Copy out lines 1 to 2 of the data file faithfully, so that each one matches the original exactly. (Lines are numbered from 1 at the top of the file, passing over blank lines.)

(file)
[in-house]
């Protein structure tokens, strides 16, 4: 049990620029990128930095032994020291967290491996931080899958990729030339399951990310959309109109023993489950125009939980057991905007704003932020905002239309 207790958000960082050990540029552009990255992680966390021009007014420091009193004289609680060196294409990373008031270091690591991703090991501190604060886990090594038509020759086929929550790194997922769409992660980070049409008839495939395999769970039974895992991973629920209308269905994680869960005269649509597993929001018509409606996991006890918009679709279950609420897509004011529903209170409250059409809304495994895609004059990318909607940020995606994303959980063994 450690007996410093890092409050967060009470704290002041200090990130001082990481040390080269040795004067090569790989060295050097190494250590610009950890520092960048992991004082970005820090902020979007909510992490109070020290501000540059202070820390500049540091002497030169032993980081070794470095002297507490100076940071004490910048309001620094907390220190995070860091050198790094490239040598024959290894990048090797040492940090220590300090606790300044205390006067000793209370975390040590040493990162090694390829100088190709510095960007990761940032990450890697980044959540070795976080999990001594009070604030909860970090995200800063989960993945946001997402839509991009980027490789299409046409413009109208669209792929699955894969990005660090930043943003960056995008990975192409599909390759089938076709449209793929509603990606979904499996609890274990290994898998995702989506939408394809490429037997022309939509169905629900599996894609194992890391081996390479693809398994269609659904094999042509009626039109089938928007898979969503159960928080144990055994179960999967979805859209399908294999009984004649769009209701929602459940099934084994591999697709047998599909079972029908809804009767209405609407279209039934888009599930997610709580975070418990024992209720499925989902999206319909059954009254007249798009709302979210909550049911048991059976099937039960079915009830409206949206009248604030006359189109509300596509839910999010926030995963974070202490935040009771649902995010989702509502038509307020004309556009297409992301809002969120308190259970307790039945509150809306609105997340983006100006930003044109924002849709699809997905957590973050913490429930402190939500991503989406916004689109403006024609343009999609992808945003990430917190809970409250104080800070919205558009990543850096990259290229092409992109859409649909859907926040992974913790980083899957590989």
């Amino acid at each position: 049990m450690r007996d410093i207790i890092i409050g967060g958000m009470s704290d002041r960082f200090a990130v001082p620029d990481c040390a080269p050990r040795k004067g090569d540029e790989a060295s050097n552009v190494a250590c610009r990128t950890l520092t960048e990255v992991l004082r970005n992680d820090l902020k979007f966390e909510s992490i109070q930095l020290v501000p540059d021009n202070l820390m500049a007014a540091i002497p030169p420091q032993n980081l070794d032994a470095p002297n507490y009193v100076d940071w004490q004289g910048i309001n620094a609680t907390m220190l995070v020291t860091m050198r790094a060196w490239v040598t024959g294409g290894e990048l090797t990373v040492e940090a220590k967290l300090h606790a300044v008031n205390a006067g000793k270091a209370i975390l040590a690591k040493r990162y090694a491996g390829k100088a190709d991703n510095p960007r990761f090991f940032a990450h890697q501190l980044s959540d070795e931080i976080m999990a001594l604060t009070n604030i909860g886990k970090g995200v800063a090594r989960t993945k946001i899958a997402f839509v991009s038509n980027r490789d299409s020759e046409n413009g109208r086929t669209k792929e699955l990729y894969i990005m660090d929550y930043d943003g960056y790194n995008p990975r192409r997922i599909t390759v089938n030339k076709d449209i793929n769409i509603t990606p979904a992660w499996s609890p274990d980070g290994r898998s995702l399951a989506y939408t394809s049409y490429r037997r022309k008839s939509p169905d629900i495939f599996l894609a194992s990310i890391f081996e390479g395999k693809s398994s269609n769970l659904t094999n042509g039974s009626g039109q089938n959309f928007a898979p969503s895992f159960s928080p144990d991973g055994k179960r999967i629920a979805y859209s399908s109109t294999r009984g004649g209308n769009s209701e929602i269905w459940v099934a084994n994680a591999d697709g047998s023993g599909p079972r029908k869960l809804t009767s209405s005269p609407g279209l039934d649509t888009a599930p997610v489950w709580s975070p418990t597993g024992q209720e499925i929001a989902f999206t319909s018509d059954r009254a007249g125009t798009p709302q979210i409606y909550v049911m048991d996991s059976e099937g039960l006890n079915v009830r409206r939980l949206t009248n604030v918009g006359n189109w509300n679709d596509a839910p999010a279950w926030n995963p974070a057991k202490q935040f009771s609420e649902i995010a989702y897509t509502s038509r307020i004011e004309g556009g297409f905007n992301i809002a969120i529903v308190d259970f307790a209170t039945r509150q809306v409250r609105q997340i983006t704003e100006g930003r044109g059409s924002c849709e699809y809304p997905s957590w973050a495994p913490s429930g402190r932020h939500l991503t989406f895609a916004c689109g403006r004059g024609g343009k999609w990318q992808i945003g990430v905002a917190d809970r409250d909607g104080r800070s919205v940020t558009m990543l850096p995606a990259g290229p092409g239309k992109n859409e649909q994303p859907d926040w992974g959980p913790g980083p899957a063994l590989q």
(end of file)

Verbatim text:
[in-house]
């Protein structure tokens, strides 16, 4: 049990620029990128930095032994020291967290491996931080899958990729030339399951990310959309109109023993489950125009939980057991905007704003932020905002239309 207790958000960082050990540029552009990255992680966390021009007014420091009193004289609680060196294409990373008031270091690591991703090991501190604060886990090594038509020759086929929550790194997922769409992660980070049409008839495939395999769970039974895992991973629920209308269905994680869960005269649509597993929001018509409606996991006890918009679709279950609420897509004011529903209170409250059409809304495994895609004059990318909607940020995606994303959980063994 450690007996410093890092409050967060009470704290002041200090990130001082990481040390080269040795004067090569790989060295050097190494250590610009950890520092960048992991004082970005820090902020979007909510992490109070020290501000540059202070820390500049540091002497030169032993980081070794470095002297507490100076940071004490910048309001620094907390220190995070860091050198790094490239040598024959290894990048090797040492940090220590300090606790300044205390006067000793209370975390040590040493990162090694390829100088190709510095960007990761940032990450890697980044959540070795976080999990001594009070604030909860970090995200800063989960993945946001997402839509991009980027490789299409046409413009109208669209792929699955894969990005660090930043943003960056995008990975192409599909390759089938076709449209793929509603990606979904499996609890274990290994898998995702989506939408394809490429037997022309939509169905629900599996894609194992890391081996390479693809398994269609659904094999042509009626039109089938928007898979969503159960928080144990055994179960999967979805859209399908294999009984004649769009209701929602459940099934084994591999697709047998599909079972029908809804009767209405609407279209039934888009599930997610709580975070418990024992209720499925989902999206319909059954009254007249798009709302979210909550049911048991059976099937039960079915009830409206949206009248604030006359189109509300596509839910999010926030995963974070202490935040009771649902995010989702509502038509307020004309556009297409992301809002969120308190259970307790039945509150809306609105997340983006100006930003044109924002849709699809997905957590973050913490429930402190939500991503989406916004689109403006024609343009999609992808945003990430917190809970409250104080800070919205558009990543850096990259290229092409992109859409649909859907926040992974913790980083899957590989």